Operating Netherlands’ largest e-bus fleet

Thu, 2016-12-08 12:46 — Doug Peeples

As cities commit to becoming sustainable and livable smart cities, they quickly learn that transportation plays a major role in accomplishing that goal. Populations in many cities are growing and that means more cars and commercial vehicles. The result? More pollution, more traffic congestion and other related headaches — at a time when city dwellers expect clean air and an efficient transportation system that offers convenient, efficient mobility.

Our story below describes Council Associate Partner Transdev’s fully electric bus system and how it benefits both residents and the environment. If your city is puzzling over how to mitigate pollution and traffic congestion issues, you may want to consider a similar solution. — Doug Peeples

Transdev recently began operating 43 fully electric buses in the cities of Eindhoven and Helmond in the Dutch province of Brabant, which the company says is the largest zero-emission bus fleet in Europe.

In addition, the buses can carry more passengers than standard buses because the articulated vehicles are significantly longer.

Yes, there were big technical issues to solve… like range
Because the buses Transdev operates in Eindhoven and Helmond are fully electric, one critical challenge was solving the range problem. The buses aren’t hybrids with a diesel engine to kick in when the power runs down.

One solution is fast charging technology. When the buses run out of power they can be recharged in half an hour. And in Eindhoven the company converted the bus terminal, a diesel garage, into a charging garage with charging points for each bus. The buses use a pantograph similar to those used by trolleys and streetcars to connect to charging points. The buses also are used on a rotating basis, with some held in reserve against the possibility that a bus will run out of power, and they are all charged in the terminal at night.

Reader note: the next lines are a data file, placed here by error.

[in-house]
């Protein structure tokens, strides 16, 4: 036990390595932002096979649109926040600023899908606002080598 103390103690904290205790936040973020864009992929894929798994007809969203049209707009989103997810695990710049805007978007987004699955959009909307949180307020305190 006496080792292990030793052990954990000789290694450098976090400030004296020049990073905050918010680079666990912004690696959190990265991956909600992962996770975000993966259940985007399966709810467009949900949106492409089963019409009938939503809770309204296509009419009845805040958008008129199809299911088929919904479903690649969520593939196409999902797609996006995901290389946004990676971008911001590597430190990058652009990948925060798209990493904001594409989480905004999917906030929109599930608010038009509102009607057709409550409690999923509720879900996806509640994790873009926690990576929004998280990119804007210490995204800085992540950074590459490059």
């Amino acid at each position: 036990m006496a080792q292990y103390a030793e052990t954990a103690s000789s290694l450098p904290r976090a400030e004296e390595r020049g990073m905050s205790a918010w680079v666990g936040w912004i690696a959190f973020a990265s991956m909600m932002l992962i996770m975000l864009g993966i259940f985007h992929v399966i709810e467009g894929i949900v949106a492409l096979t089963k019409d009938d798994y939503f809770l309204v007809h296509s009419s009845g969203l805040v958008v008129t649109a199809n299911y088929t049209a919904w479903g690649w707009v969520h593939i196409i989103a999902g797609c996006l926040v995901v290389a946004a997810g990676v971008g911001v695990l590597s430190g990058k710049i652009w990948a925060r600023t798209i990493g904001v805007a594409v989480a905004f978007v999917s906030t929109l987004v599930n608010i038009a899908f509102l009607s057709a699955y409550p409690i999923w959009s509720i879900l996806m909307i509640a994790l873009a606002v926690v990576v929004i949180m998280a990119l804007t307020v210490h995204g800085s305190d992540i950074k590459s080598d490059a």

Another operating strategy is the buses are targeted for use in specific urban areas where routes are relatively short and air pollution levels are high.

“This is an important step leading to sustainable bus transportation and a glimpse at the future of public transport,” said Transdev Netherlands CEO Bart Schmeink. The company will present information and its experiences with the project through its E-bus Living Labat a Paris convention next year.

For more on urban transportation…
The Transportation chapter of the Smart Cities Readiness Guide offers discussion, insights, case studies and other resources on smart transportation systems. It also offers an explanation of the benefits of smart transportation, ranging from shorter trip times to improved public safety.

Doug Peeples is a Portland, Oregon-based writer specializing in technology and energy. Follow @smartccouncil on Twitter.